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Lufthansa Case Study

Synopsis
Lufthansa, purchased twenty 737 Boeing aircraft
in January of 1985 for $500 million.
The payment was due in January of 1986 upon
delivery of the aircraft from the U.S.
manufacturer.
At the time of the purchase, the U.S. dollar was
at a record high versus the Deutschemark, and
had been steadily appreciating against the
Deutschemark for 5 years.
The CEO of Lufthansa, Herr Heinz Ruhnau, was
responsible for determining what hedging if any
would be use.

Focus of The Case


The focal point of of this case is the managerial
decision-making, the formation of expectations,
and the value and leadership of senior
management.
Arguing over what Herr Heinz Ruhnau did in
retrospect and what we may think he should
have done is not the point.
The more general lesson is whether the firms
best interests are found in accepting open
uncovered positions or not.

Question 1
T dollar was high at this point, and therefore
the decision to purchase now seems to be a bit
late.
Yet, given the trend in the movement of the DM/
$ rate over the previous years, it appears (using
the graphic available to Herr Heinz Ruhnau in
January 1985, Exhibit 2), that postponing the
purchase would only result in a higher dollar and
therefore a higher expense.

Question 2
Should Herr Ruhnau have gone whole hog?
There are two views
Since he is paid the big bucks to make the big decisions,
and if he believed the dollar was about to fall he should
have remained completely uncovered.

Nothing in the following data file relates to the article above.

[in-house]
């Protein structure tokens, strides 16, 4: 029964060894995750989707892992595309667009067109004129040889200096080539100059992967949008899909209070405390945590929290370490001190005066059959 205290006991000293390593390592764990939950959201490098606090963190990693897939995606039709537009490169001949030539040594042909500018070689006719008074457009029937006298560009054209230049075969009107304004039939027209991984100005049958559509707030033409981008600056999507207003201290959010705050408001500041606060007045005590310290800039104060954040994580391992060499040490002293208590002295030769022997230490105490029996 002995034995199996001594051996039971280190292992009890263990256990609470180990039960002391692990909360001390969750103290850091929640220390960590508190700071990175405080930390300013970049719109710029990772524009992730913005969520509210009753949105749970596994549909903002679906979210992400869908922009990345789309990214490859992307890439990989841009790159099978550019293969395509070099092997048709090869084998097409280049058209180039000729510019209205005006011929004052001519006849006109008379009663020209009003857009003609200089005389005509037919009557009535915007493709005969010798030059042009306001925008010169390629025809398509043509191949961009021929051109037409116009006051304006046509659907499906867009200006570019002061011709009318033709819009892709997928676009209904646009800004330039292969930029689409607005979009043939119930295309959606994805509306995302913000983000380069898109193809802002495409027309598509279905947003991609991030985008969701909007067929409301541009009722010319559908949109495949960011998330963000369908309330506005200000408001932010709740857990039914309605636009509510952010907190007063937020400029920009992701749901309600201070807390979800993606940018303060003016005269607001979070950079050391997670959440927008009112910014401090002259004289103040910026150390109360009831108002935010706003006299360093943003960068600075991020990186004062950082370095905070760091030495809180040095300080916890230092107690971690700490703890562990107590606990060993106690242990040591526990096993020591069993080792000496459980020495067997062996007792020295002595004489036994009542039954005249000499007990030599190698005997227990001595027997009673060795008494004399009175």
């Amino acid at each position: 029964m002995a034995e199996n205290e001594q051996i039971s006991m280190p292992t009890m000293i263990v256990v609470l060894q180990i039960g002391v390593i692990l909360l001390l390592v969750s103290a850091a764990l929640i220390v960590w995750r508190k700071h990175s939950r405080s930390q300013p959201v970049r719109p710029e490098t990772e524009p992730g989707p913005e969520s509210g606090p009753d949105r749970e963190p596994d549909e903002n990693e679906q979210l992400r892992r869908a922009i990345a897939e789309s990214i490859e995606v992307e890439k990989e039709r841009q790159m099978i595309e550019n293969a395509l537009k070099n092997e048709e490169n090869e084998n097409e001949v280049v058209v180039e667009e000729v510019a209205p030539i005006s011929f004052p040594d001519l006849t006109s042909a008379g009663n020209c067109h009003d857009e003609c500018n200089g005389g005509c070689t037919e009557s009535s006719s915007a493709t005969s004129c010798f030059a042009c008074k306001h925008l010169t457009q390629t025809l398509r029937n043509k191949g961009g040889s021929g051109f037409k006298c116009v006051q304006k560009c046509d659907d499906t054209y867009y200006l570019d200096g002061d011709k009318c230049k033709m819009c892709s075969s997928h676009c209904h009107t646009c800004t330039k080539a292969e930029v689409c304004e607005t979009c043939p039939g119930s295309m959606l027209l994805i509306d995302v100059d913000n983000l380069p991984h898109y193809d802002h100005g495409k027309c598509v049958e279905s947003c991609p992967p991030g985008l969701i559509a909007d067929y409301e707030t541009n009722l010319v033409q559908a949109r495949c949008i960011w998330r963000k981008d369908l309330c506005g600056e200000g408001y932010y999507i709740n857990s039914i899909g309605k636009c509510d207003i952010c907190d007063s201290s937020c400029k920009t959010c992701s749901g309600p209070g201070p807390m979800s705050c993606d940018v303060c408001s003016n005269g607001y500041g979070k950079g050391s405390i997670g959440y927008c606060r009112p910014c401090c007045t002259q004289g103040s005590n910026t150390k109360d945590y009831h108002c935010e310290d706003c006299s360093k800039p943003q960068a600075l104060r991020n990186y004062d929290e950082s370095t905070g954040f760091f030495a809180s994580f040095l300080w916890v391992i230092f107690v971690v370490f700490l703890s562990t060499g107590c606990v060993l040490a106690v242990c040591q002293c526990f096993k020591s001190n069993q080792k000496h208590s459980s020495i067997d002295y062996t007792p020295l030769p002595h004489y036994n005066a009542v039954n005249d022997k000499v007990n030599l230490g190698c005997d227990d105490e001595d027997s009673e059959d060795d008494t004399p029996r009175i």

Or, on the contrary, he is also paid the big bucks to pursue
Lufthansas strategic future, and that does not include the
gambling on exchange rate movements.
Both views are valid, however, that the 50/50 result is
difficult to defend itself.
(This is equivalent to covering one exposure and leaving
an identical exposure completely uncovered; a somewhat
schizophrenic view on the direction of exchange rate
movements.)

Question 3
The purchase of a put option would have indeed provided
solid insurance. Yet, it is difficult to explain why one should
spend millions on the purchase of protection which one hopes
not to use.
This is a flawed argument as it is obvious if we extend it to
any insurance policy. However, it has real meaning in many
boardrooms even today.
As a matter of fact, few private firms were actually using
currency options for risk management in 1985 when this
situation arose.
Herr Ruhnau could have purchased an out-of-the-money put
option on Deutschemarks to reduce the premium paid.
He could also have purchased a collar, i.e., sold a call to
finance the purchase of the put option hedge on
Deutschemarks to reduce the premium further.

Question4
4. Why Boeing instead of Airbus?
We have no information for a factual
evaluation of this issue.
But it is important to notice that the choice
of purchase and the terms of a purchase
give rise to the exposure itself.

Other Points
The initial decision is made with a highly overvalued dollar
but a trend line which was hard to argue with. What do you
expect, and which hedging alternative would you pick?
With the 50/50 hedge position he cannot possibly win.
One sides gains will always offset the losses on the other.
Why did Ruhnau not change his position when it became
clear that the dollar had indeed peaked and was on its way
back down?
This may be the most legitimate criticism of Herr Ruhnaus
management: the failure to re-position the hedge when new
information is incontrovertible. Although this would not
recoup previous exchange rate losses, it would allow
Lufthansa to enjoy any further drop in the value of the dollar
(or suffer any increases if the value of the dollar turned once
again).